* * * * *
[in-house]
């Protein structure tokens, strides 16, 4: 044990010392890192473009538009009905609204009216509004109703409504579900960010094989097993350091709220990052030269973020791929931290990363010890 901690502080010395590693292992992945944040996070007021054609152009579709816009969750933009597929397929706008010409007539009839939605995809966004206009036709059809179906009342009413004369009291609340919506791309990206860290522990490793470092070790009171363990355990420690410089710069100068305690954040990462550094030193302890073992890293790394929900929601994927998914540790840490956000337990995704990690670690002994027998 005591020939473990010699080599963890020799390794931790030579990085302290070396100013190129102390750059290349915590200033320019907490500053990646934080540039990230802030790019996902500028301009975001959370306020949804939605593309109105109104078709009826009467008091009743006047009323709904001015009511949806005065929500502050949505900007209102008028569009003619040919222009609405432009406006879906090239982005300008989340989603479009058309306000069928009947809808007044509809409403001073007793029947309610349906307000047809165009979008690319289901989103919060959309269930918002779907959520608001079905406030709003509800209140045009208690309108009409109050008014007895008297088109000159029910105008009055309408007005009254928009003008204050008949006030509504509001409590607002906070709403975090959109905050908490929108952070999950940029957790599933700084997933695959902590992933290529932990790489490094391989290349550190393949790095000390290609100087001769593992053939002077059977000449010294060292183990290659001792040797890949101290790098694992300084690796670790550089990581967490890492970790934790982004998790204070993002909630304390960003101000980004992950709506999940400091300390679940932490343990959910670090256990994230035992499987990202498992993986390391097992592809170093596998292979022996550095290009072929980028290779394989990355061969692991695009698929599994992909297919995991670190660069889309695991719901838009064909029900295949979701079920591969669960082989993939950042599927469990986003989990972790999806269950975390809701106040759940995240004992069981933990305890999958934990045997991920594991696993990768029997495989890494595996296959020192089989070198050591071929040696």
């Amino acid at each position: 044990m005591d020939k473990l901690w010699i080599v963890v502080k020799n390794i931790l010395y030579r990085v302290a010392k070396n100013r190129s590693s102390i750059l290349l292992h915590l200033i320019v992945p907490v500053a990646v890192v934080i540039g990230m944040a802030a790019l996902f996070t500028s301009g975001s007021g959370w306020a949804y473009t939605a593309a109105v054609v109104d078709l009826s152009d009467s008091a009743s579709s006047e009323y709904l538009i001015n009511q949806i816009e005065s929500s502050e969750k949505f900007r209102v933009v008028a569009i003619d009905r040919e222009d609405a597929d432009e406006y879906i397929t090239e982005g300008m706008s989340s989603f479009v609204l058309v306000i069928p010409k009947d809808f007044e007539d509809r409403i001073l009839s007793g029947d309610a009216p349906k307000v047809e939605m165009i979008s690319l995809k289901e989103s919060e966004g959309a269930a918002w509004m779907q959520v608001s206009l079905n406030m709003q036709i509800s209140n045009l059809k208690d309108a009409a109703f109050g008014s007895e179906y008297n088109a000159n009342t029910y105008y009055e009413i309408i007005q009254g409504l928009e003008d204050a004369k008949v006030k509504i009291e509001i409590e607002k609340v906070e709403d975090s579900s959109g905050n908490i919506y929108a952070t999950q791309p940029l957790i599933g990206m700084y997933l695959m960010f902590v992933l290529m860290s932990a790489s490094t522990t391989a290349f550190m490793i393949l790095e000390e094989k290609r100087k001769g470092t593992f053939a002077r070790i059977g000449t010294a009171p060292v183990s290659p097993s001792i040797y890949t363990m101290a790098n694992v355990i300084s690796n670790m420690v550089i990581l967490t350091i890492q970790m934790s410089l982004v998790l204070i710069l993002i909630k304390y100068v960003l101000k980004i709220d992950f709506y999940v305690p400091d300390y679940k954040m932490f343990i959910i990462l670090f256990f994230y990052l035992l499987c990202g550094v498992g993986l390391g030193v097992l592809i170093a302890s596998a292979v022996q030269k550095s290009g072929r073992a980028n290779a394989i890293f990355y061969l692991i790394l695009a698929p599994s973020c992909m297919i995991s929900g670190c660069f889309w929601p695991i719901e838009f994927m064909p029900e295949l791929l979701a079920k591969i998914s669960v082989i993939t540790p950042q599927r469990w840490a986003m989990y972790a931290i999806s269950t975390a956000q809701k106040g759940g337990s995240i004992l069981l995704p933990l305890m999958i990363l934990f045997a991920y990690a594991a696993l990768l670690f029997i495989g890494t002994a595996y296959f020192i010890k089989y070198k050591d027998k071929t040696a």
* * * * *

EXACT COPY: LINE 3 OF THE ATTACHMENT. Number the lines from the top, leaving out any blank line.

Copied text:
């Amino acid at each position: 044990m005591d020939k473990l901690w010699i080599v963890v502080k020799n390794i931790l010395y030579r990085v302290a010392k070396n100013r190129s590693s102390i750059l290349l292992h915590l200033i320019v992945p907490v500053a990646v890192v934080i540039g990230m944040a802030a790019l996902f996070t500028s301009g975001s007021g959370w306020a949804y473009t939605a593309a109105v054609v109104d078709l009826s152009d009467s008091a009743s579709s006047e009323y709904l538009i001015n009511q949806i816009e005065s929500s502050e969750k949505f900007r209102v933009v008028a569009i003619d009905r040919e222009d609405a597929d432009e406006y879906i397929t090239e982005g300008m706008s989340s989603f479009v609204l058309v306000i069928p010409k009947d809808f007044e007539d509809r409403i001073l009839s007793g029947d309610a009216p349906k307000v047809e939605m165009i979008s690319l995809k289901e989103s919060e966004g959309a269930a918002w509004m779907q959520v608001s206009l079905n406030m709003q036709i509800s209140n045009l059809k208690d309108a009409a109703f109050g008014s007895e179906y008297n088109a000159n009342t029910y105008y009055e009413i309408i007005q009254g409504l928009e003008d204050a004369k008949v006030k509504i009291e509001i409590e607002k609340v906070e709403d975090s579900s959109g905050n908490i919506y929108a952070t999950q791309p940029l957790i599933g990206m700084y997933l695959m960010f902590v992933l290529m860290s932990a790489s490094t522990t391989a290349f550190m490793i393949l790095e000390e094989k290609r100087k001769g470092t593992f053939a002077r070790i059977g000449t010294a009171p060292v183990s290659p097993s001792i040797y890949t363990m101290a790098n694992v355990i300084s690796n670790m420690v550089i990581l967490t350091i890492q970790m934790s410089l982004v998790l204070i710069l993002i909630k304390y100068v960003l101000k980004i709220d992950f709506y999940v305690p400091d300390y679940k954040m932490f343990i959910i990462l670090f256990f994230y990052l035992l499987c990202g550094v498992g993986l390391g030193v097992l592809i170093a302890s596998a292979v022996q030269k550095s290009g072929r073992a980028n290779a394989i890293f990355y061969l692991i790394l695009a698929p599994s973020c992909m297919i995991s929900g670190c660069f889309w929601p695991i719901e838009f994927m064909p029900e295949l791929l979701a079920k591969i998914s669960v082989i993939t540790p950042q599927r469990w840490a986003m989990y972790a931290i999806s269950t975390a956000q809701k106040g759940g337990s995240i004992l069981l995704p933990l305890m999958i990363l934990f045997a991920y990690a594991a696993l990768l670690f029997i495989g890494t002994a595996y296959f020192i010890k089989y070198k050591d027998k071929t040696a």